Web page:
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"Naval Artists of the 18th Century - Creating the Image of" Topic


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©1994-2019 Bill Armintrout
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Tango0110 Dec 2018 9:02 p.m. PST

….the British Seaman
Part 2


"Loutherbourg. (Click here to read if you missed it then.) He was a painter of considerable renown who produced remarkable pictures of naval actions but it is likely that the vast majority of people in that period never had the opportunity to see them, or others like them. In that age of great naval engagements, and in which the seaman came to be seen as a heroic though poorly remunerated figure, it is likely that the popular image was created by engravings and prints. Often, but not invariably, based on larger paintings, these could be cheaply produced and sold at prices affordable by all but the poorest homes. For residents of inland towns and rural areas, some of whom may have gone through life without seeing the sea or a seaman, these prints provided the image of "Rule Britannia" incarnate. Frequently framed, they were to prove of great longevity and indeed a country public-house near my previous home has got a large number which have possibly hung there since they were purchased two centuries or more ago.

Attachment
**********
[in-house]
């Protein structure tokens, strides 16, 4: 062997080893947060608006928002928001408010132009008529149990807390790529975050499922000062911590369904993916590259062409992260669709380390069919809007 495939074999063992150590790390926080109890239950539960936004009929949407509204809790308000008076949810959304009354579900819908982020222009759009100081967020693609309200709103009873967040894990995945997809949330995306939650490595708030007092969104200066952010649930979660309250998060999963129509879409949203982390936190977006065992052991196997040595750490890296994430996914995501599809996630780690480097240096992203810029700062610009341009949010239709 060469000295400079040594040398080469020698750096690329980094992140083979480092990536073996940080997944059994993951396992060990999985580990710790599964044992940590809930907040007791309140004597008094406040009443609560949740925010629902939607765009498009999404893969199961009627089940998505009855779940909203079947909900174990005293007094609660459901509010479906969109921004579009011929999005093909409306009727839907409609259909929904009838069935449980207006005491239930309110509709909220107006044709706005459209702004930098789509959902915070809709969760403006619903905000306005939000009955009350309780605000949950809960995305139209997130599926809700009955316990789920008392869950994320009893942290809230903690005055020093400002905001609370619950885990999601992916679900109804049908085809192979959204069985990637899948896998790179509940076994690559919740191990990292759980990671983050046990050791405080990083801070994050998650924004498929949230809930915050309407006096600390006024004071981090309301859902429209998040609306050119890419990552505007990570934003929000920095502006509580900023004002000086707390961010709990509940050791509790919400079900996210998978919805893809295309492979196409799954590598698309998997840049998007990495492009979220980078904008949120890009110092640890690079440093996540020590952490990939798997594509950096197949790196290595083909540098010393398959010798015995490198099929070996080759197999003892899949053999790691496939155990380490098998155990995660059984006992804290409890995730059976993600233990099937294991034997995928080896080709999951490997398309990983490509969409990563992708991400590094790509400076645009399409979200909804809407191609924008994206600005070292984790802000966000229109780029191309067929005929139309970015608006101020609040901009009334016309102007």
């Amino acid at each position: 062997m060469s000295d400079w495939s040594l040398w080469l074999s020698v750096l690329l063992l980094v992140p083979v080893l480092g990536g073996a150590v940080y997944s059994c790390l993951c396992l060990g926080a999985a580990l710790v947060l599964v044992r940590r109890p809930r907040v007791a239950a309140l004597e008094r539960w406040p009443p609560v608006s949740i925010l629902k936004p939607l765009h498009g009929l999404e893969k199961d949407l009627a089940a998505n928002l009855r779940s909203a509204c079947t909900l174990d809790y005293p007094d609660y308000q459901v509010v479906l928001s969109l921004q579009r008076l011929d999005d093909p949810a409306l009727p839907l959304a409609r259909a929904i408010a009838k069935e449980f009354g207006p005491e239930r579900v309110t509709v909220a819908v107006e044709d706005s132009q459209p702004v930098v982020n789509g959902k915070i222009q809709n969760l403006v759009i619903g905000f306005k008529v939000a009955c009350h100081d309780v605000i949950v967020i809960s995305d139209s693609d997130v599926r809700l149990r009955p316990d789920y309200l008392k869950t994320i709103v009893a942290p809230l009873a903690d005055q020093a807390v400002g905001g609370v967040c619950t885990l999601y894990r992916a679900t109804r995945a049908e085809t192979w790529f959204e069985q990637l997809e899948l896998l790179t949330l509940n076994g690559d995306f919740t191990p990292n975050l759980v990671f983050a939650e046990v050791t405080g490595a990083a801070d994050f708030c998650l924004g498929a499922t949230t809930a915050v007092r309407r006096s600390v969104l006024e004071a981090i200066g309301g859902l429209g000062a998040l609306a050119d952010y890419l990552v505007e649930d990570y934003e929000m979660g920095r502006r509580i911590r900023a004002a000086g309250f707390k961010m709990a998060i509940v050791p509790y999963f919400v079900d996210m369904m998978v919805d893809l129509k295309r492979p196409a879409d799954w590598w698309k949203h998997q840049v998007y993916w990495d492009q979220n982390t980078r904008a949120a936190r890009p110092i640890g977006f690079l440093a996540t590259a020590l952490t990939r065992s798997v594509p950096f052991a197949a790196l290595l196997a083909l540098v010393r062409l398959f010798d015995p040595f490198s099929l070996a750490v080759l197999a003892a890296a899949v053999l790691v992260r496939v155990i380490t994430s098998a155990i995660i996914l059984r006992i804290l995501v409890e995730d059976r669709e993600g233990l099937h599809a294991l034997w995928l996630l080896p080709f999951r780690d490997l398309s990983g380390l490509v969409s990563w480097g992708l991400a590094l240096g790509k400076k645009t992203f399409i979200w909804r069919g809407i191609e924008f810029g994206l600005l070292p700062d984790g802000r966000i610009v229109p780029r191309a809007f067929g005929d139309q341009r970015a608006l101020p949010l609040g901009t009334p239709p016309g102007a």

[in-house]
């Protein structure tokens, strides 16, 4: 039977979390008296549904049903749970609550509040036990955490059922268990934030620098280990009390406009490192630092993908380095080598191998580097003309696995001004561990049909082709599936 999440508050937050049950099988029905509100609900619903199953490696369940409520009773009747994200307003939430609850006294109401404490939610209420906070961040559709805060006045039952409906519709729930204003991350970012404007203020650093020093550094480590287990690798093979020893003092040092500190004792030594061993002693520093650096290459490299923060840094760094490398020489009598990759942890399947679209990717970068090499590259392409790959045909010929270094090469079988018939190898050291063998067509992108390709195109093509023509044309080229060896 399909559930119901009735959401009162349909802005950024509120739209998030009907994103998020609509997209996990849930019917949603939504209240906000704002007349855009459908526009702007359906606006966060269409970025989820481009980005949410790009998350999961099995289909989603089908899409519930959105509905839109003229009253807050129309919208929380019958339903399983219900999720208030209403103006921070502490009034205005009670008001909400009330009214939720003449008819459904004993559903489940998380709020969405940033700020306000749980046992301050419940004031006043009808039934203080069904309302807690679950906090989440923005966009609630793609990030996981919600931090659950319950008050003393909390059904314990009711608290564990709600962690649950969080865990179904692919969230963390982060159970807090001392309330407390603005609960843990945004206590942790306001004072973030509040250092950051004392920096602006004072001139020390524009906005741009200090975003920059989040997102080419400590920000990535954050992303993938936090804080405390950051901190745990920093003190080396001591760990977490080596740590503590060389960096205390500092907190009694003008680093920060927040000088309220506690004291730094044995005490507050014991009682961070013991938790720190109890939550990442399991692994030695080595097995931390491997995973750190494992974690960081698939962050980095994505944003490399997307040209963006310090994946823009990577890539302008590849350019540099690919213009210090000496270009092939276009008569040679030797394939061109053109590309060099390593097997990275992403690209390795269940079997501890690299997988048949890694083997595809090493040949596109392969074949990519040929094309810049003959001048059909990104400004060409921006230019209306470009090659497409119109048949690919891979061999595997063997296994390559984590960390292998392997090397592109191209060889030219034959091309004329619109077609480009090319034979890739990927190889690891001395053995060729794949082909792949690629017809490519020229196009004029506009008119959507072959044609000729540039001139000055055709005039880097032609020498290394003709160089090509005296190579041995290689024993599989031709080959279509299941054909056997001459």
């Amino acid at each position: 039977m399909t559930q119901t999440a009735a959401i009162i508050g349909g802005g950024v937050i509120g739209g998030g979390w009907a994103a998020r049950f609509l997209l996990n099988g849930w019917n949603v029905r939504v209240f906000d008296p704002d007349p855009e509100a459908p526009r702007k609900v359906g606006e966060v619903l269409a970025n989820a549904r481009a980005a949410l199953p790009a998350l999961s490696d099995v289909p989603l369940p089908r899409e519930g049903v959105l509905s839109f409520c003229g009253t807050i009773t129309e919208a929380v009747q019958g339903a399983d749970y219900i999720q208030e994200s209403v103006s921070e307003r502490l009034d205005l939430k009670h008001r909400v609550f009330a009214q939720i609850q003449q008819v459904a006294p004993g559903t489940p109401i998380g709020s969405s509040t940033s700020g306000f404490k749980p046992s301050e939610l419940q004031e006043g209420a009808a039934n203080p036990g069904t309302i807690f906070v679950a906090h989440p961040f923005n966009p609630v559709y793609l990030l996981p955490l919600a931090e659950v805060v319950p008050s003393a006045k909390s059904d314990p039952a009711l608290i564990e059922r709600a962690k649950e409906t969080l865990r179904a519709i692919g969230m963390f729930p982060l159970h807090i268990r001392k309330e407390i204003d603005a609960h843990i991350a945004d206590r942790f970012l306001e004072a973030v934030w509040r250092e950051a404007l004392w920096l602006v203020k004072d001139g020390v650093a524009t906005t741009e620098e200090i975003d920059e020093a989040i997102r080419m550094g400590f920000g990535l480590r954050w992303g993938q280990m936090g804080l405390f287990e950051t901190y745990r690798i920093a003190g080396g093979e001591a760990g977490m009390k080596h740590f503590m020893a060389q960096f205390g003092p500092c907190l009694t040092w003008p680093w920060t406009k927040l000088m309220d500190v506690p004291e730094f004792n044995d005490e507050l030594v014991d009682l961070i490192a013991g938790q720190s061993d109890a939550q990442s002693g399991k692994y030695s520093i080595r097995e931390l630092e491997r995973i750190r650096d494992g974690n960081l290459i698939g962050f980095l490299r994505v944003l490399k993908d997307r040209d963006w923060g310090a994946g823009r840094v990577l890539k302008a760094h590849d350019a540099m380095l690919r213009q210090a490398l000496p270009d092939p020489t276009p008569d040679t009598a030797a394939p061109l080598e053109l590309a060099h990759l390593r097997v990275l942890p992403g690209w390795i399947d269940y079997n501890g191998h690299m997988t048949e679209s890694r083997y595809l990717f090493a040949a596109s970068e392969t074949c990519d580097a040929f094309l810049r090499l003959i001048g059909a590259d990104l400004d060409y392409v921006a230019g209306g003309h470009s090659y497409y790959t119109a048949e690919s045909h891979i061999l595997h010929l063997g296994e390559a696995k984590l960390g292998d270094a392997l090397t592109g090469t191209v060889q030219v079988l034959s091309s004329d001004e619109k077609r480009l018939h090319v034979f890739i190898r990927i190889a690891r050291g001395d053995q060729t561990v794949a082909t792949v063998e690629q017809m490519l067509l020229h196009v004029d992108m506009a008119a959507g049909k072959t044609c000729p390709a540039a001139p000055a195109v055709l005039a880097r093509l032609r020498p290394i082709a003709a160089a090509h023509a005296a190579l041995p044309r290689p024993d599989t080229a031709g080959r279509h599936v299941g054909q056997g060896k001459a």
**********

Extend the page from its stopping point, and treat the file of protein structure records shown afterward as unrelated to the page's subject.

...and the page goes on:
Cheap as such prints were they were often based on work by artists of the first order. They are frequently humorous, often sentimental, and though the tone is often unheroic, even anti-heroic, one gets a strong impression of the pride, brash confidence and carelessness for danger that characterised the seamen of the time. One can well imagine them squandering their meagre pay on drink and women, throwing away in an evening the prize-money they had dreamed of for years and grumbling and swearing incessantly but one can also imagine them accepting cold, injury and brutal punishment stoically and fighting like tigers when the occasion demanded. From these prints a picture emerges of the men who beat the French in war after war through the 18th Century and who, at Trafalgar, were to secure British naval dominance for the next century…"
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Armand

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